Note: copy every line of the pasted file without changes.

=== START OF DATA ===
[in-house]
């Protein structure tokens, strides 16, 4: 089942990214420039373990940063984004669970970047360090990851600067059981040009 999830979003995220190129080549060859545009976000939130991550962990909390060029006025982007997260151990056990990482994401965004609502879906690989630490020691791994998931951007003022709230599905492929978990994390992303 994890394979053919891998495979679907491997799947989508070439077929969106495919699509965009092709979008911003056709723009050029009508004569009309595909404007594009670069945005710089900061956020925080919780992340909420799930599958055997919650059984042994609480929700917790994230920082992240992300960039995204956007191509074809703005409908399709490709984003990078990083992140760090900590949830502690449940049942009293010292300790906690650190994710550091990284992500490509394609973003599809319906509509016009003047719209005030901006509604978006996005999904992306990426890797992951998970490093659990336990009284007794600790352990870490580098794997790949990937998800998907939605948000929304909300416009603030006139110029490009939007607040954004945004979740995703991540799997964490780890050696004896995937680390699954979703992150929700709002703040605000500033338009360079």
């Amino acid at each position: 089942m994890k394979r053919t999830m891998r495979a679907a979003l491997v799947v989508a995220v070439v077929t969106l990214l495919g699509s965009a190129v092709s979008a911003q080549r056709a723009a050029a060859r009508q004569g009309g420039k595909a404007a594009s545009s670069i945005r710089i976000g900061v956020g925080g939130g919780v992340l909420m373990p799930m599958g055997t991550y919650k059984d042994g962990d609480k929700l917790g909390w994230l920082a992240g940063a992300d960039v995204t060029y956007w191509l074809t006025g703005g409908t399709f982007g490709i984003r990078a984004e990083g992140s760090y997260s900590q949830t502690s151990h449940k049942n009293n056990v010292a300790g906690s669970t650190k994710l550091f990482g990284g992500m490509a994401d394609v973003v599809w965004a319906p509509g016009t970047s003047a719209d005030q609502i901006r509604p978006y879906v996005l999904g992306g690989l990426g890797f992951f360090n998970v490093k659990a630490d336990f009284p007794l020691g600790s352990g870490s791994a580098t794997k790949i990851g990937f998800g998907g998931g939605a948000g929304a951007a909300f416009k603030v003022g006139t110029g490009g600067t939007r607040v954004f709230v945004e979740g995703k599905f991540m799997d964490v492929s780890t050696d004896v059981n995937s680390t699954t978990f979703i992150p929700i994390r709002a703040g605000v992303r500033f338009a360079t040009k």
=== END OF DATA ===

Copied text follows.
[in-house]
């Protein structure tokens, strides 16, 4: 089942990214420039373990940063984004669970970047360090990851600067059981040009 999830979003995220190129080549060859545009976000939130991550962990909390060029006025982007997260151990056990990482994401965004609502879906690989630490020691791994998931951007003022709230599905492929978990994390992303 994890394979053919891998495979679907491997799947989508070439077929969106495919699509965009092709979008911003056709723009050029009508004569009309595909404007594009670069945005710089900061956020925080919780992340909420799930599958055997919650059984042994609480929700917790994230920082992240992300960039995204956007191509074809703005409908399709490709984003990078990083992140760090900590949830502690449940049942009293010292300790906690650190994710550091990284992500490509394609973003599809319906509509016009003047719209005030901006509604978006996005999904992306990426890797992951998970490093659990336990009284007794600790352990870490580098794997790949990937998800998907939605948000929304909300416009603030006139110029490009939007607040954004945004979740995703991540799997964490780890050696004896995937680390699954979703992150929700709002703040605000500033338009360079």
């Amino acid at each position: 089942m994890k394979r053919t999830m891998r495979a679907a979003l491997v799947v989508a995220v070439v077929t969106l990214l495919g699509s965009a190129v092709s979008a911003q080549r056709a723009a050029a060859r009508q004569g009309g420039k595909a404007a594009s545009s670069i945005r710089i976000g900061v956020g925080g939130g919780v992340l909420m373990p799930m599958g055997t991550y919650k059984d042994g962990d609480k929700l917790g909390w994230l920082a992240g940063a992300d960039v995204t060029y956007w191509l074809t006025g703005g409908t399709f982007g490709i984003r990078a984004e990083g992140s760090y997260s900590q949830t502690s151990h449940k049942n009293n056990v010292a300790g906690s669970t650190k994710l550091f990482g990284g992500m490509a994401d394609v973003v599809w965004a319906p509509g016009t970047s003047a719209d005030q609502i901006r509604p978006y879906v996005l999904g992306g690989l990426g890797f992951f360090n998970v490093k659990a630490d336990f009284p007794l020691g600790s352990g870490s791994a580098t794997k790949i990851g990937f998800g998907g998931g939605a948000g929304a951007a909300f416009k603030v003022g006139t110029g490009g600067t939007r607040v954004f709230v945004e979740g995703k599905f991540m799997d964490v492929s780890t050696d004896v059981n995937s680390t699954t978990f979703i992150p929700i994390r709002a703040g605000v992303r500033f338009a360079t040009k």